5 Reasons Why Using Fasteners Is Better Than Welding
Is it better to weld or bolt when you’re fabricating sheet metal parts?
Welding is such a common application in precision sheet metal fabrication that customers often overlook a better alternative: bolt-on. There’s a reasonable explanation for this oversight—their fabrication shops often don’t give them the option. Unfortunately, many fabrication shops just want to look at a print and make the part—and due to limitations in their technology, they find it easier to weld than fasten.
But the easiest option doesn’t always yield the best outcome.
At Ameritex, our team lives by the mantra: “If you can bolt it on, you should bolt it on.” When we receive a print or (ideally) a 3D model, we examine the design to see how each component works together and identify potential improvements. We often find opportunities to create fastened joints instead of welded ones—and our customers always benefit.
5 Benefits of Using Fasteners in Precision Sheet Metal Fabrication
Here are five reasons to include bolt-on solutions instead of welding in your next part design:
- Lower costs. Welding is a manual activity, so it carries a greater risk of human error that could result in costly rework. In our shop, bolting is an entirely automated process, which reduces labor costs as well as the risk of mistakes.
- Equal strength. There’s a common misconception that welding is stronger than bolting, but that simply isn’t true. Bolting is just as strong as welding—and can be stronger in some situations. The strength of a weld is largely determined by the expertise of the welder. The chances of an inexperienced welder applying a bad weld are much greater than the chances of a bolt failing.
- Greater accuracy. Since using fasteners relies on the accuracy of a machine, it’s easier to achieve tight tolerances and more precision when locating parts in an assembly.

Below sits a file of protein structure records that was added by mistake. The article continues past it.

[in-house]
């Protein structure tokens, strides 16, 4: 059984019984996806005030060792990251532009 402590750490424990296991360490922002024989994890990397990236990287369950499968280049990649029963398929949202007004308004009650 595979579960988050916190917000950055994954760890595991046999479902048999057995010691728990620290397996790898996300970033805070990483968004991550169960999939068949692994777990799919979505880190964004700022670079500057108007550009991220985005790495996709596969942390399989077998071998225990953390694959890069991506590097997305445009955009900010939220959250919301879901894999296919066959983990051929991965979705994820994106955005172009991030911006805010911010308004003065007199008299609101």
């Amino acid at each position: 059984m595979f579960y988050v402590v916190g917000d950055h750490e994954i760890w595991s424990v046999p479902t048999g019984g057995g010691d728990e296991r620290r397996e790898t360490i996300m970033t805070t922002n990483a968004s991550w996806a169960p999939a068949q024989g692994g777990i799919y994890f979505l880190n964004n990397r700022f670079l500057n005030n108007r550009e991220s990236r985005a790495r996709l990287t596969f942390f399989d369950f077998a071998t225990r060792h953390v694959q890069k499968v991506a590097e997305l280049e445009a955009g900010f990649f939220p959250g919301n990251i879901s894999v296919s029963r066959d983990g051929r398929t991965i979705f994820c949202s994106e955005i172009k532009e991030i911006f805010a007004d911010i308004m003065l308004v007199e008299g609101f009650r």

- Easier to finish. When a complex part has been welded, it can be difficult to access all those nooks and crannies during plating, anodizing, and other finishing processes. If you want your part to appear pristine after finishing operations, bolt-on is the way to go.
- Easier to replace. Nothing lasts forever. Bolt-on parts are much easier in replacement scenarios because they can be done so precisely, whereas a weld has to be cut off in order to replace parts. It’s also easier to reattach replacement parts onsite with bolt-on.
One of our customers in Louisiana recently had a set of solar racks that went through a major hurricane and suffered some damage. The roofs of the racks were bolted on instead of welded, which allowed us to easily replace the damaged sections and get them back in business.
Did you know that almost any part or product can easily be bolted together instead of welded? Include fasteners in your initial design so Ameritex can get to work without having to resubmit recommendations for approval.
Request a quote for your next precision sheet metal fabrication project and we’ll show you how bolt-on can make your part better.
[…] Efficiency. Because tube laser cutters are so precise, additional processes are often unnecessary. This level of efficiency streamlines many projects, such as performing tabbing operations to mark locations for welders. Pre-cutting holes in structural tubing is also conducive to fastening operations. […]
[…] process. As we’ve mentioned before, there are many benefits to forgoing welding altogether and using fasteners instead. (Almost any part that can be spot welded can easily be fastened!) But when welding is the best […]
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